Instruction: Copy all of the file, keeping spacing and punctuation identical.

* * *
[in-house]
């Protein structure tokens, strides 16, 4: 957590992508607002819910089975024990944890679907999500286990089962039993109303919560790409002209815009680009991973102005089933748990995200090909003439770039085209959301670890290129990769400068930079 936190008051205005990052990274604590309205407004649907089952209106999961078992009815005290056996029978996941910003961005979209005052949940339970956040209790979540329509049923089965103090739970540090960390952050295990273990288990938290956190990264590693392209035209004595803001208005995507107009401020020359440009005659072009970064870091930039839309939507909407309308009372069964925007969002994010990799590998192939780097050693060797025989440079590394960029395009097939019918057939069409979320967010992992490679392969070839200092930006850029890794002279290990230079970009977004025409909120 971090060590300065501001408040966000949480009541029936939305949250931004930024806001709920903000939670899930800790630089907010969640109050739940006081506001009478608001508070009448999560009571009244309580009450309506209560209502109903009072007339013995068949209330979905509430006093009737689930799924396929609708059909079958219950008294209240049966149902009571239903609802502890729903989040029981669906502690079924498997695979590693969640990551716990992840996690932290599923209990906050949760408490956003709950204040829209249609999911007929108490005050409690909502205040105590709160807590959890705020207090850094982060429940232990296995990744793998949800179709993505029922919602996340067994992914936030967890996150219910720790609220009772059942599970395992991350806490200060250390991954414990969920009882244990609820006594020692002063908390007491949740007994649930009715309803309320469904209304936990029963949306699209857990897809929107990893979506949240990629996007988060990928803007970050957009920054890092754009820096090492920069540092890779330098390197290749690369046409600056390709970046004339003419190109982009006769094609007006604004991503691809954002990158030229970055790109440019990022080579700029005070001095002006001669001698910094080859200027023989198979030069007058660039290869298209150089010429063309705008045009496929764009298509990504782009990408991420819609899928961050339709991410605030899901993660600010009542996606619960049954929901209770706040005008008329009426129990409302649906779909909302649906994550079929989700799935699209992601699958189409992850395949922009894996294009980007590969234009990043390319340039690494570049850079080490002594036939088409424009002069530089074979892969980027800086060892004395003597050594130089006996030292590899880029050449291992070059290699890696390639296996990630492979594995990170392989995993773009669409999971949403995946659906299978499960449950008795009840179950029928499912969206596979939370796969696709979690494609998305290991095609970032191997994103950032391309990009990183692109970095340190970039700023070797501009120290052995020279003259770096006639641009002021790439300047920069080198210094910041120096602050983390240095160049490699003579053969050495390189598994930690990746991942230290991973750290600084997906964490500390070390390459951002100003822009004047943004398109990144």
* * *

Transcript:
[in-house]
């Protein structure tokens, strides 16, 4: 957590992508607002819910089975024990944890679907999500286990089962039993109303919560790409002209815009680009991973102005089933748990995200090909003439770039085209959301670890290129990769400068930079 936190008051205005990052990274604590309205407004649907089952209106999961078992009815005290056996029978996941910003961005979209005052949940339970956040209790979540329509049923089965103090739970540090960390952050295990273990288990938290956190990264590693392209035209004595803001208005995507107009401020020359440009005659072009970064870091930039839309939507909407309308009372069964925007969002994010990799590998192939780097050693060797025989440079590394960029395009097939019918057939069409979320967010992992490679392969070839200092930006850029890794002279290990230079970009977004025409909120 971090060590300065501001408040966000949480009541029936939305949250931004930024806001709920903000939670899930800790630089907010969640109050739940006081506001009478608001508070009448999560009571009244309580009450309506209560209502109903009072007339013995068949209330979905509430006093009737689930799924396929609708059909079958219950008294209240049966149902009571239903609802502890729903989040029981669906502690079924498997695979590693969640990551716990992840996690932290599923209990906050949760408490956003709950204040829209249609999911007929108490005050409690909502205040105590709160807590959890705020207090850094982060429940232990296995990744793998949800179709993505029922919602996340067994992914936030967890996150219910720790609220009772059942599970395992991350806490200060250390991954414990969920009882244990609820006594020692002063908390007491949740007994649930009715309803309320469904209304936990029963949306699209857990897809929107990893979506949240990629996007988060990928803007970050957009920054890092754009820096090492920069540092890779330098390197290749690369046409600056390709970046004339003419190109982009006769094609007006604004991503691809954002990158030229970055790109440019990022080579700029005070001095002006001669001698910094080859200027023989198979030069007058660039290869298209150089010429063309705008045009496929764009298509990504782009990408991420819609899928961050339709991410605030899901993660600010009542996606619960049954929901209770706040005008008329009426129990409302649906779909909302649906994550079929989700799935699209992601699958189409992850395949922009894996294009980007590969234009990043390319340039690494570049850079080490002594036939088409424009002069530089074979892969980027800086060892004395003597050594130089006996030292590899880029050449291992070059290699890696390639296996990630492979594995990170392989995993773009669409999971949403995946659906299978499960449950008795009840179950029928499912969206596979939370796969696709979690494609998305290991095609970032191997994103950032391309990009990183692109970095340190970039700023070797501009120290052995020279003259770096006639641009002021790439300047920069080198210094910041120096602050983390240095160049490699003579053969050495390189598994930690990746991942230290991973750290600084997906964490500390070390390459951002100003822009004047943004398109990144």